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Trigonometry Miles per hour on a carousel

karush

Well-known member
Jan 31, 2012
2,771
the rides on a carousel are represented by $2$ circles with the same center with

$\displaystyle\omega=\frac{2.4 \text {rev}}{\text {min}}$

and the radius are:

$r_{13}=13 \text{ ft} 11 \text { in}= 167 \text { in}$
$r_{19}=19 \text{ ft} 3 \text { in}= 231 \text { in}$

find:

$\displaystyle\frac{\text {mi}}{\text {hr}}$ of $r_1$ and $r_2$

$\displaystyle v_{r13} =
167\text { in}
\cdot\frac{2.4 \text { rev}}{\text {min}}
\cdot\frac{2 \pi}{\text {rev}}
\cdot\frac{\text {ft}}{12\text { in}}
\cdot\frac{\text {mi}}{5280\text { ft}}
\cdot\frac{60 \text{ min}}{\text {hr}}
\approx
2.4\frac{\text{ mi}}{\text {hr}}
$

thus using the same $\displaystyle v_{r19}=3.3\frac{\text{ mi}}{\text {hr}}$

these ans seem reasonable but my question is on the

$\displaystyle\frac{2 \pi}{\text {rev}}$

isn't $\text {rev}$ really to the circumference of the circle
how ever if used the ans are way to large.
not sure why the $2\pi$ works.:cool:
 

topsquark

Well-known member
MHB Math Helper
Aug 30, 2012
1,140
Re: miles per hour on a carousel

the rides on a carousel are represented by $2$ circles with the same center with

$\displaystyle\omega=\frac{2.4 \text {rev}}{\text {min}}$

and the radius are:

$r_{13}=13 \text{ ft} 11 \text { in}= 167 \text { in}$
$r_{19}=19 \text{ ft} 3 \text { in}= 231 \text { in}$

find:

$\displaystyle\frac{\text {mi}}{\text {hr}}$ of $r_1$ and $r_2$

$\displaystyle v_{r13} =
167\text { in}
\cdot\frac{2.4 \text { rev}}{\text {min}}
\cdot\frac{2 \pi}{\text {rev}}
\cdot\frac{\text {ft}}{12\text { in}}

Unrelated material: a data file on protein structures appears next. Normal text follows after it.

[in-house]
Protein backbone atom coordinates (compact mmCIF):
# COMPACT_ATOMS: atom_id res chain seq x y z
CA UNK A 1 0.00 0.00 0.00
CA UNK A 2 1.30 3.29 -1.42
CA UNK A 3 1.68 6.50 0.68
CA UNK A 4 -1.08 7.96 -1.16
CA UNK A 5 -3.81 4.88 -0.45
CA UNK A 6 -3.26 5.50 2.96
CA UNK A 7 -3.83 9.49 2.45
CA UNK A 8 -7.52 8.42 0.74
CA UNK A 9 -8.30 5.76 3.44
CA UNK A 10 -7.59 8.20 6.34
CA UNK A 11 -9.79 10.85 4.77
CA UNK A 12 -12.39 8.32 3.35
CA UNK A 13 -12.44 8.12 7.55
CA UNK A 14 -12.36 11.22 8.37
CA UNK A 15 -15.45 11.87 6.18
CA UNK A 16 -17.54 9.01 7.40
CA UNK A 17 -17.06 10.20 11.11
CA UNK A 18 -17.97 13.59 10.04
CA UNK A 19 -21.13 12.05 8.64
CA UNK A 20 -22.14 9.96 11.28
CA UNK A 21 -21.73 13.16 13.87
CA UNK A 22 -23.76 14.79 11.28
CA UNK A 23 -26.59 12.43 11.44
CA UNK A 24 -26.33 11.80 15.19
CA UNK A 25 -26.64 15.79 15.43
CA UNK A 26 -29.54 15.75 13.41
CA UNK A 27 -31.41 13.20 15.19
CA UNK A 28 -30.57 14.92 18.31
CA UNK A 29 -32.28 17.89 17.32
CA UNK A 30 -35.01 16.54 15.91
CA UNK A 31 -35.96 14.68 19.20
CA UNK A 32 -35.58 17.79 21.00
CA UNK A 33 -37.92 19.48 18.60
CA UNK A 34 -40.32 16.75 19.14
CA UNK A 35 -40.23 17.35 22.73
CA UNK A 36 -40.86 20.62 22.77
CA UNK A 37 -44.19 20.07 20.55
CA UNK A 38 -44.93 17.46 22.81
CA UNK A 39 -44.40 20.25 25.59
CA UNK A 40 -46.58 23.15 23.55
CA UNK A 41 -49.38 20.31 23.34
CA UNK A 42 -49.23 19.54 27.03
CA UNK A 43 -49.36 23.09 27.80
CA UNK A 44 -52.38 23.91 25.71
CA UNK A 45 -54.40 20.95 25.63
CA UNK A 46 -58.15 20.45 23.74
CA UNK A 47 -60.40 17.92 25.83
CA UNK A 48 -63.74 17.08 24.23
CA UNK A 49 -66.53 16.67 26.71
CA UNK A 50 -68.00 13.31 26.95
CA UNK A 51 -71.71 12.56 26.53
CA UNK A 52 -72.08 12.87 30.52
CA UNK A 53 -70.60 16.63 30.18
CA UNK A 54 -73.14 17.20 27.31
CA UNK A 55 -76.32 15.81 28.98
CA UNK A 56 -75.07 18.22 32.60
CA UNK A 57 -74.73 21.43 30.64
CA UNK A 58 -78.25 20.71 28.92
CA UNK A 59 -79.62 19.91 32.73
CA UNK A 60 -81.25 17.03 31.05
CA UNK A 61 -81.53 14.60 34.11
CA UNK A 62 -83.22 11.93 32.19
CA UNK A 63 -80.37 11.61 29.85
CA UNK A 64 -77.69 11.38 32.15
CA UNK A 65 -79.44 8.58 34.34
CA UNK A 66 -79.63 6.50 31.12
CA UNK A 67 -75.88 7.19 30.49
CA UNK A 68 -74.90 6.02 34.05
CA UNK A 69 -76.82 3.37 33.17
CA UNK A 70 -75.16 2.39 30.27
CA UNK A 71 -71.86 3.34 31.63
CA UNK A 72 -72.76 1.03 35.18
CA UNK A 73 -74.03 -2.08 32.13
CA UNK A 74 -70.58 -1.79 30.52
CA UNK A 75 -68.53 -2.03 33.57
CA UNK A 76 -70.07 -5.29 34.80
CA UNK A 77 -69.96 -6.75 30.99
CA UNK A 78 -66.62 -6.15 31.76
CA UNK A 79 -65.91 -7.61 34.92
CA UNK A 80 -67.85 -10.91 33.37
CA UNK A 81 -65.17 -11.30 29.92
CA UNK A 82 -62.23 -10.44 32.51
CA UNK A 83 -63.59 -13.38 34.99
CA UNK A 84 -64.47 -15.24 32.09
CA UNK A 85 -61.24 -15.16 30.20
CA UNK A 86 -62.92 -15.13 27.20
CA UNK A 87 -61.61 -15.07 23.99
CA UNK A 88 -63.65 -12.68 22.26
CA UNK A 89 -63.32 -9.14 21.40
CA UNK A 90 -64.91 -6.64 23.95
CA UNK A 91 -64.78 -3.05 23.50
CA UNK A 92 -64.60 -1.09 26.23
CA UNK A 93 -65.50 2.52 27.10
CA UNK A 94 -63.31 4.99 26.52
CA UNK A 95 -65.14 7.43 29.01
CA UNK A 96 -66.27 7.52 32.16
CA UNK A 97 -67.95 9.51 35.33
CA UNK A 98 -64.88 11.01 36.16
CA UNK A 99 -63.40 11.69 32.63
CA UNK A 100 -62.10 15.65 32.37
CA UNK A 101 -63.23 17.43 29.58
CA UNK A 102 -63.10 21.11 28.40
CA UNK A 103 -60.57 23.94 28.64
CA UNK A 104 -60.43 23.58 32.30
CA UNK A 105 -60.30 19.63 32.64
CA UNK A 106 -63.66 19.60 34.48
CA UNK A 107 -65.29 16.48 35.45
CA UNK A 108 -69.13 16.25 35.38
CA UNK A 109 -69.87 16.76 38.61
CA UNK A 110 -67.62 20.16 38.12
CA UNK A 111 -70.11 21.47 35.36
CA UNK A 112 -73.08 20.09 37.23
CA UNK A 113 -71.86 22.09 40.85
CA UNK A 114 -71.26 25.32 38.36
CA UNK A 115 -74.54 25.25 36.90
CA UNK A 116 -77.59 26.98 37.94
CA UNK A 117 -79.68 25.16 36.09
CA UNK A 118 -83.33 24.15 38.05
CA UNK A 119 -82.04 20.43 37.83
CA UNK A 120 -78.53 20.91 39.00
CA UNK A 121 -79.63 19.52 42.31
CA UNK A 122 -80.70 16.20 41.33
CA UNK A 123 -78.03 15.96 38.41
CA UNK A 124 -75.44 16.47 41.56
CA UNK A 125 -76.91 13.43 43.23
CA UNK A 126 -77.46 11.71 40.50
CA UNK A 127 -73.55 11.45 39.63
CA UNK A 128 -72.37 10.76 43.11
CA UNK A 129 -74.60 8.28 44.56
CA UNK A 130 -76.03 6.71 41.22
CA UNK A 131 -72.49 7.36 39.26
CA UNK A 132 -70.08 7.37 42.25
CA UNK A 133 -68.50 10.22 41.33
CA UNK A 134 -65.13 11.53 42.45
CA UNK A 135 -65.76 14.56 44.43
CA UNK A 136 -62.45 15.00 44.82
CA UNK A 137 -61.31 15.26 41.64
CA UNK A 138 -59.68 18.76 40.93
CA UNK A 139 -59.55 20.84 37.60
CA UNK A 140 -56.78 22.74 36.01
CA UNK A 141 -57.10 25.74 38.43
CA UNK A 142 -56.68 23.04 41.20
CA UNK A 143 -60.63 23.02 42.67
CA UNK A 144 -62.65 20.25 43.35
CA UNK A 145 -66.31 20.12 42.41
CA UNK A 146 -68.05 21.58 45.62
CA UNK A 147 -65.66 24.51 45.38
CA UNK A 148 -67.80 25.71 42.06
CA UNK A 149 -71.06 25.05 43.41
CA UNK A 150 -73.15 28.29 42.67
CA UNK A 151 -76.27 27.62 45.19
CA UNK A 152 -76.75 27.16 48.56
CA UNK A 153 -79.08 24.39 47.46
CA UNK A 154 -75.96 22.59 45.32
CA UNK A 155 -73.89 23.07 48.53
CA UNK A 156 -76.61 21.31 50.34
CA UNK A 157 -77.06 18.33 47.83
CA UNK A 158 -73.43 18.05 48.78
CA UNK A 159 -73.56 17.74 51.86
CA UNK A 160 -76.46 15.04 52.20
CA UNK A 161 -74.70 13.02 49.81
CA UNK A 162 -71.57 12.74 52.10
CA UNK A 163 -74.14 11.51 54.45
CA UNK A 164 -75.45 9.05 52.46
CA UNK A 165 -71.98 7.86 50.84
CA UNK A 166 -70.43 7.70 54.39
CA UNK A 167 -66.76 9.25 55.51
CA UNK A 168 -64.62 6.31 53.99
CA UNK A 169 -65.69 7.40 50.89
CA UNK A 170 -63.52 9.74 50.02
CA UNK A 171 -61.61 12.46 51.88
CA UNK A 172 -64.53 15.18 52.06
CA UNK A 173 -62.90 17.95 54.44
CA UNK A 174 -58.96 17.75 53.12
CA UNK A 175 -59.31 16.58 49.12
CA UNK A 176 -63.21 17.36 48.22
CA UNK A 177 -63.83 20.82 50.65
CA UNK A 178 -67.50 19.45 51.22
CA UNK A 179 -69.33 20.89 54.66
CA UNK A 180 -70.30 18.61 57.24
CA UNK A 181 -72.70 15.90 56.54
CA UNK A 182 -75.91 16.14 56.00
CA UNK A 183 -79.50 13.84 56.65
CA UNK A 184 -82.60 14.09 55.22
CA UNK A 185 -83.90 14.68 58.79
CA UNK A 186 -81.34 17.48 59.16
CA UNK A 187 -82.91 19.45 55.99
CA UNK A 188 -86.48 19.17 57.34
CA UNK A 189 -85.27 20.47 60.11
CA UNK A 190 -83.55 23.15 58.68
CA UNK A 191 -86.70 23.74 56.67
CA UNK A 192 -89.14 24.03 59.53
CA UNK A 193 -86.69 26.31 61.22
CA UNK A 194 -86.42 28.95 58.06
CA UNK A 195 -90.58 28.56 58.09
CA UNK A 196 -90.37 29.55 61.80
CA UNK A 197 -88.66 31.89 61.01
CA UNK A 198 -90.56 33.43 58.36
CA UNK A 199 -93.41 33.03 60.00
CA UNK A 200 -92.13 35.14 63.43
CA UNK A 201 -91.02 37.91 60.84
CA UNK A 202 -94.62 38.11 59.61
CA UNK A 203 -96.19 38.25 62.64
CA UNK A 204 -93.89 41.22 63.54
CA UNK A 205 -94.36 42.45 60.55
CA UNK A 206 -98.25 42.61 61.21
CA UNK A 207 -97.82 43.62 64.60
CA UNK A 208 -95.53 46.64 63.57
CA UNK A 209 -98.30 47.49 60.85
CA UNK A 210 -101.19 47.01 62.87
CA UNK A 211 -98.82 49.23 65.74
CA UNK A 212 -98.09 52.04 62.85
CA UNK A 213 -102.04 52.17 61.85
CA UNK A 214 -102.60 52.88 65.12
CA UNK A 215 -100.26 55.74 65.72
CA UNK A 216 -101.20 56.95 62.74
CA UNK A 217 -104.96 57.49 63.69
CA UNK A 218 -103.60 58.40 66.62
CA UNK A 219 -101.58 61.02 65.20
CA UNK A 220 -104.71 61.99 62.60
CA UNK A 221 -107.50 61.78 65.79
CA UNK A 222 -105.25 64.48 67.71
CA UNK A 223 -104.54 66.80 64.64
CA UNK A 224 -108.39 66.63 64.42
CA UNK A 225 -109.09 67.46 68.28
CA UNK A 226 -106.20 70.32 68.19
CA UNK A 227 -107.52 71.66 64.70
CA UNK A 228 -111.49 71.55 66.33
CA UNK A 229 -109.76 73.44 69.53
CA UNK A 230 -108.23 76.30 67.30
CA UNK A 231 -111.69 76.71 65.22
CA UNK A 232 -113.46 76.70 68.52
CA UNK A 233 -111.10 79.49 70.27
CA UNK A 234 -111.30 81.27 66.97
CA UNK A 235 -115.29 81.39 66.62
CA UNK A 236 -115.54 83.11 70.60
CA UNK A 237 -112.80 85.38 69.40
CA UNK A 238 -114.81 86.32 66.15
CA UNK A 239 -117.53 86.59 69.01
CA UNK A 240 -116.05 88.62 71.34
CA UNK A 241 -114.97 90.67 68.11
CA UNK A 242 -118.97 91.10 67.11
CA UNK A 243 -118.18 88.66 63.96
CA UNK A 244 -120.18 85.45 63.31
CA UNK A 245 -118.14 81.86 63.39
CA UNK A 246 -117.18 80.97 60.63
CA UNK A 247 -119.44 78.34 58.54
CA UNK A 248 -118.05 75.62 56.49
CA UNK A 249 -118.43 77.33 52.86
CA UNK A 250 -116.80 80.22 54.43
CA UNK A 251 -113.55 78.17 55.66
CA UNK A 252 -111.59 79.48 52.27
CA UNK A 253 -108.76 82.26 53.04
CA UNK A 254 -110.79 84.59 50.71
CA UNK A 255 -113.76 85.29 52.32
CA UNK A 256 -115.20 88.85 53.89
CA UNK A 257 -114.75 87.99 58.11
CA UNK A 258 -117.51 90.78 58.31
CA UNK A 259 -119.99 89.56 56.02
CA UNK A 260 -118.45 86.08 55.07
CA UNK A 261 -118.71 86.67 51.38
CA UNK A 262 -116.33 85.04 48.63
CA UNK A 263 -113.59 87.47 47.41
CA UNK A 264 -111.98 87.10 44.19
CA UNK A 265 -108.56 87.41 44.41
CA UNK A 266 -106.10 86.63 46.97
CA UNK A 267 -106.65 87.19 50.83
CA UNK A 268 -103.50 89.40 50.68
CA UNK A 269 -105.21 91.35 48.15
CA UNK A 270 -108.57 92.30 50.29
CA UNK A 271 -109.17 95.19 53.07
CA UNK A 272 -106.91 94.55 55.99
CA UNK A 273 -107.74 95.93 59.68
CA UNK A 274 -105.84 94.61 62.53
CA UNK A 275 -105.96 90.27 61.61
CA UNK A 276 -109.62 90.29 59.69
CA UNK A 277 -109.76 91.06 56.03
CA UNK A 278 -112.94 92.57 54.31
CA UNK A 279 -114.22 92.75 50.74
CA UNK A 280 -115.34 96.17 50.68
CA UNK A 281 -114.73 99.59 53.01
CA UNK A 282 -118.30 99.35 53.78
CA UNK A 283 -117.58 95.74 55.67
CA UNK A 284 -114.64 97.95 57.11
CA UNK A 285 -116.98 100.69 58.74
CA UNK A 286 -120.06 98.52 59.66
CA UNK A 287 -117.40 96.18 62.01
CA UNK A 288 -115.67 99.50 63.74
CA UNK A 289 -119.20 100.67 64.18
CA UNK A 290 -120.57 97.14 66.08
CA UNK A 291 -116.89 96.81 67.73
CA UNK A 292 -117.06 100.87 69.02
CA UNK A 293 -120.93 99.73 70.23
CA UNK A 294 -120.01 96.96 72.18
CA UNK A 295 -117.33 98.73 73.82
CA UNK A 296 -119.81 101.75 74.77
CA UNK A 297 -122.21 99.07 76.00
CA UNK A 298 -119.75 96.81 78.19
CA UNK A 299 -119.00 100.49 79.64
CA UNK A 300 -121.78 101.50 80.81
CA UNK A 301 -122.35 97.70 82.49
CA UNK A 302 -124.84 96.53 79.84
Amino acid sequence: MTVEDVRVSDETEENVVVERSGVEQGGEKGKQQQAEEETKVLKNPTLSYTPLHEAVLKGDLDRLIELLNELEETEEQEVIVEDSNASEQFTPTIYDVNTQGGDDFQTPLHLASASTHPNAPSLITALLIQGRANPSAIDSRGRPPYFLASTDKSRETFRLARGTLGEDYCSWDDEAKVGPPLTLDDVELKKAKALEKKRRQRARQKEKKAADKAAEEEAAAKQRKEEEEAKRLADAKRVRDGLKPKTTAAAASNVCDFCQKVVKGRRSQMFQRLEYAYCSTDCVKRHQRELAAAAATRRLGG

\cdot\frac{\text {mi}}{5280\text { ft}}
\cdot\frac{60 \text{ min}}{\text {hr}}
\approx
2.4\frac{\text{ mi}}{\text {hr}}
$

thus using the same $\displaystyle v_{r19}=3.3\frac{\text{ mi}}{\text {hr}}$

these ans seem reasonable but my question is on the

$\displaystyle\frac{2 \pi}{\text {rev}}$

isn't $\text {rev}$ really to the circumference of the circle
how ever if used the ans are way to large.
not sure why the $2\pi$ works.:cool:
It's all about the units, which you didn't include in your rev - rad conversion. 1 revolution = 2 pi radians. For a unit conversion it becomes the factor
\(\displaystyle \frac{2 \pi ~ \text{rad}}{1 ~\text{rev}}\)

-Dan
 

karush

Well-known member
Jan 31, 2012
2,771
Re: miles per hour on a carousel

so my eq should be this. but ans is them same?

$
\displaystyle v_{r13} = 167\text { in}
\cdot\frac{2.4 \text { rev}}{\text {min}}
\cdot\frac{2 \pi\text{ rad}}{\text {rev}}
\cdot\frac{\text {ft}}{12\text { in}}
\cdot\frac{\text {mi}}{5280\text { ft}}
\cdot\frac{60 \text{ min}}{\text {hr}}
\approx 2.4\frac{\text{ mi}}{\text {hr}}
$
 

topsquark

Well-known member
MHB Math Helper
Aug 30, 2012
1,140
Re: miles per hour on a carousel

so my eq should be this. but ans is them same?

$
\displaystyle v_{r13} = 167\text { in}
\cdot\frac{2.4 \text { rev}}{\text {min}}
\cdot\frac{2 \pi\text{ rad}}{\text {rev}}
\cdot\frac{\text {ft}}{12\text { in}}
\cdot\frac{\text {mi}}{5280\text { ft}}
\cdot\frac{60 \text{ min}}{\text {hr}}
\approx 2.4\frac{\text{ mi}}{\text {hr}}
$
Yes, the number will be the same, but now the units line up. Keep the 2 pi rad = 1 rev in mind. You'll see it alot in these kinds of problems.

-Dan